Freedom News

Moving statues and perverse verdicts

The Colston Statue puller-downers have been acquitted. This is patently a GOOD THING. But what does it mean for future defendants?

There have been cases in the past where Juries have defied Judges. John Lilburne was twice acquitted by juries during the Commonwealth but Oliver Cromwell locked him up anyhow. In 1833 a Jury recorded a inquest verdict of “lawful killing” for PC Culley during the Coldbath Fields riot and were promptly jailed themselves.

In modern Crown Court trials, the jury decides on the facts having been instructed on the law by the Judge. Sometimes the Judge can direct the jury to find the defendant guilty when “there is no defence in law”. Juries have gone against these too. Notable examples being for whistleblower Clive Ponting in 1985 and the Hawk Jet Ploughshares in 1995/6 (R v Zelter & others).

However in this case the Judge did not give a direction to convict. The decision was left to the jury. The defendants relied on preventing crime defence, and that the owners would have consented. A key component of both defences being that their actions have to be considered as the defendants honestly believed them to be, even if they were mistaken. In this case “the owners” would be the “citizens of Bristol” to whom the statue was gifted not the current “Mayor and Corporation” whose failure to remove the racist monument was the cause of the whole situation.

The remaining mystery is we don’t know why the jury acquitted. Jurors in England & Wales are not allowed to say what happened during deliberations and the media are banned from reporting it. The jury does not have to give reasons and while we know it was a majority verdict we don’t get told if it was by 10 to 2 or 11 to 1. So we can’t tell if the twelve good and true were swayed by the forensic oratory of the defendants’ excellent legal team or simply had decent politics to start with.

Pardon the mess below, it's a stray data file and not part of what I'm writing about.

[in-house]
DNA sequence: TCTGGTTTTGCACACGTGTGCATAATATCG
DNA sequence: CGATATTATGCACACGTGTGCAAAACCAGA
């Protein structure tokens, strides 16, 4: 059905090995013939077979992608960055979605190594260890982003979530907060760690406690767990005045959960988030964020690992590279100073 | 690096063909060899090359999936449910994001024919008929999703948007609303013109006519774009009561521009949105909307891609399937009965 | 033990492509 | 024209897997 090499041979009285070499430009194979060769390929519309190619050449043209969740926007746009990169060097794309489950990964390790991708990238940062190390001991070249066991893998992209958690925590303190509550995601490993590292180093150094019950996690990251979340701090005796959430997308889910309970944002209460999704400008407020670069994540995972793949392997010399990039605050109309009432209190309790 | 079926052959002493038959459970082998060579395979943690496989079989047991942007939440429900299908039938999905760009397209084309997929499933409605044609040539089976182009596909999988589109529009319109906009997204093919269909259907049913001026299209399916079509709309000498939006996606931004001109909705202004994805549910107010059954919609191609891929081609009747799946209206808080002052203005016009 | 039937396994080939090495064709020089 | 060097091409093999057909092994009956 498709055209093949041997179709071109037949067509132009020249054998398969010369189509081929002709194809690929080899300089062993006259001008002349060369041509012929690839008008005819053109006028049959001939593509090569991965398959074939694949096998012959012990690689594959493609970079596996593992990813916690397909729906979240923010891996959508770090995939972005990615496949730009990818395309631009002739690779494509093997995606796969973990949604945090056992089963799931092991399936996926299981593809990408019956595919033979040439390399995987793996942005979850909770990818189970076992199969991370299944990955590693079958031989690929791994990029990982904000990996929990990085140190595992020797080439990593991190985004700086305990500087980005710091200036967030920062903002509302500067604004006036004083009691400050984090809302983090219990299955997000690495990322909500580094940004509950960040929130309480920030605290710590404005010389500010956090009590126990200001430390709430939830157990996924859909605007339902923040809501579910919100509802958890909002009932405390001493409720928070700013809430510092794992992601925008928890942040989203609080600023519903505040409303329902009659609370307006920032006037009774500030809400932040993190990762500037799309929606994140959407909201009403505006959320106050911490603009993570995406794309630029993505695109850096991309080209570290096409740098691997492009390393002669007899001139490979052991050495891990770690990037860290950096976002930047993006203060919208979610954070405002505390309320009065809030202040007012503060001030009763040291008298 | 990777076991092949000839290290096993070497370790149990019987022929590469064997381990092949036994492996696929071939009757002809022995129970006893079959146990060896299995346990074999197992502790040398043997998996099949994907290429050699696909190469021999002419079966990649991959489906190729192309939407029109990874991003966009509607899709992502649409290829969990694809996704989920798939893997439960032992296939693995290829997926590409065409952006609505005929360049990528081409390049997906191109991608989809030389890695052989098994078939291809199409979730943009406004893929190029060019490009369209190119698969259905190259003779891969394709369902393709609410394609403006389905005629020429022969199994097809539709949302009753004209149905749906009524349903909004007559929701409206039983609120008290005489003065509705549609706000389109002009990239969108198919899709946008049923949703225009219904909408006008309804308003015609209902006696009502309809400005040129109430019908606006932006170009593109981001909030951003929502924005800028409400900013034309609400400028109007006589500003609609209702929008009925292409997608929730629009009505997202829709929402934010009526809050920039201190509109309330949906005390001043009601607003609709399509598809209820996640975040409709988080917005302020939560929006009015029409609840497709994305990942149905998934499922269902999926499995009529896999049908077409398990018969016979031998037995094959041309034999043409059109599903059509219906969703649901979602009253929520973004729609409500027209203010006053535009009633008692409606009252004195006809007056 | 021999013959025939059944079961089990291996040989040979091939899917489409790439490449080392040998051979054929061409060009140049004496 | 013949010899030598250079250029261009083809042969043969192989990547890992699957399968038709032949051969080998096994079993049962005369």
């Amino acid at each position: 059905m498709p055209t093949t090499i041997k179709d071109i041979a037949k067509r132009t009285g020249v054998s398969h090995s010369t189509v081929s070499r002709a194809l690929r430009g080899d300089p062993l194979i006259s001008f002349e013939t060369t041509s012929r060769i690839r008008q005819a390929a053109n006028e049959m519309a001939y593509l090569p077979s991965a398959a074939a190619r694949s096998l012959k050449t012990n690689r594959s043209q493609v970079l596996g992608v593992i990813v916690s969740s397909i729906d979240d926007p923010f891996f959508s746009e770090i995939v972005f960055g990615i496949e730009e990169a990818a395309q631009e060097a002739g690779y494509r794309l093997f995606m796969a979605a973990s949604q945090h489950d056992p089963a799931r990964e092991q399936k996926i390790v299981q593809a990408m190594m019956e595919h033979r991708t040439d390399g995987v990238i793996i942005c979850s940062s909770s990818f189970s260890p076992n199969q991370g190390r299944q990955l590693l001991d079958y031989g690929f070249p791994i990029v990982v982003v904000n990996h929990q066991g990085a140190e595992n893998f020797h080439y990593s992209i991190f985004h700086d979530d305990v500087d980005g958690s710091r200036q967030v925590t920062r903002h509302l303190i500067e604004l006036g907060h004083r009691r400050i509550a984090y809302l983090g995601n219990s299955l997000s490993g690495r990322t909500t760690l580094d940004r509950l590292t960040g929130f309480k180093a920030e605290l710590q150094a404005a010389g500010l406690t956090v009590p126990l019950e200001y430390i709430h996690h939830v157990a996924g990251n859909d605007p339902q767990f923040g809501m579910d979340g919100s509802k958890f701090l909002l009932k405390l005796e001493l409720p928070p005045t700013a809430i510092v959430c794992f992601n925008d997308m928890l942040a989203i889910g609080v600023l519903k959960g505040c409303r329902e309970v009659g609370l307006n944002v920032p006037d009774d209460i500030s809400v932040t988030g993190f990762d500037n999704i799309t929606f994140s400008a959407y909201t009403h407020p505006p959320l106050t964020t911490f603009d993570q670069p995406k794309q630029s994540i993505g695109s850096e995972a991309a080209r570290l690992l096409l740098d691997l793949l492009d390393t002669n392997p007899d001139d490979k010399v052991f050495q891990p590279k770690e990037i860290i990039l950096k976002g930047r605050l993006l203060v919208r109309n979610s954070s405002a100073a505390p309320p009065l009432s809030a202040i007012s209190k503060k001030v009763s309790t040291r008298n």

What we can be sure of is that presenting a “legitimate defence” avoided a direct confrontation with the Judge and a direction to convict. Judges have become more cunning over the years at dealing with “justification” defences. Nowadays juries are given a “route to verdict” consisting of a series of yes/no questions accompanied by gentle reminders to “follow my instructions as to the law” and “fulfil your oath” which have proved more effective at getting guilty verdicts. But we are still getting wins in the Courts. Two Black Lives Matter defendants were acquitted at Southwark in December. In one case despite clear footage of the accused kicking a Nazi up the arse.

What does it mean for Kill The Bill cases? When the police did nothing as the Colston statue fell, some observers felt that this a was seminal moment in the development of British public order policing where the constabulary wisely chose not to intervene, deescalating the situation and thus avoiding violence. Poor Misguided Fools. Not a prayer. It meant the Filth would be out for Revenge. And Revenge served up cold with 3 scoops plus a flake and a cherry on top.

So far, we’ve had 10 “rioters” sentenced for the demo on 21st March 2021 for the total of 47 years. Another 30 people face trial this year, 13 others are awaiting a charging decision, with 36 still wanted by the police. For them, the Colston verdict represents Hope and as we know “rebellions are built on Hope”. But we should not underestimate the difficulties they face. The CPS (Crown Prosecution Service) has split the prosecutions into individual cases which will be of about 3 days duration. This gives less scope than in the Colson case for challenging the preconceptions of jurors particularly on the role of the police in society. The defendants already faced a dilemma of choosing between a “the police started it” and a “there was a bad apple who was being violent” approach. The difficulty with the former is persuading the panel (and half the jury catchment area by population for Bristol Crown court is rural Somerset) that All Coppers really Are Bastards.

But unlike most demonstrations where the object is perfectly legitimate, the protests against the Police Crime Courts & Sentencing Bill have taken on a natty nickname of great wit but disadvantageous to those before the courts. Anyone trying “the cops lost it for no reason” has to explain why they were on a protest entitled not “Petition The Peelers” or even “Rib The Rossers” but Kill The Bill. And why they trooped to the police station for a “peaceful protest” and hung about for hours while said station was redecorated and several police vehicles spontaneously combusted.

So, celebrate the win but give your support to those most in need and facing serious jail time if they lose. Check Bristol Defendant Solidarity for the latest updates. Mayhaps Banksy will do them a t-Shirt too.

Andy Meinke (ACAB)


Image by Keir Gravil, published under CC BY-NC-SA 2.0.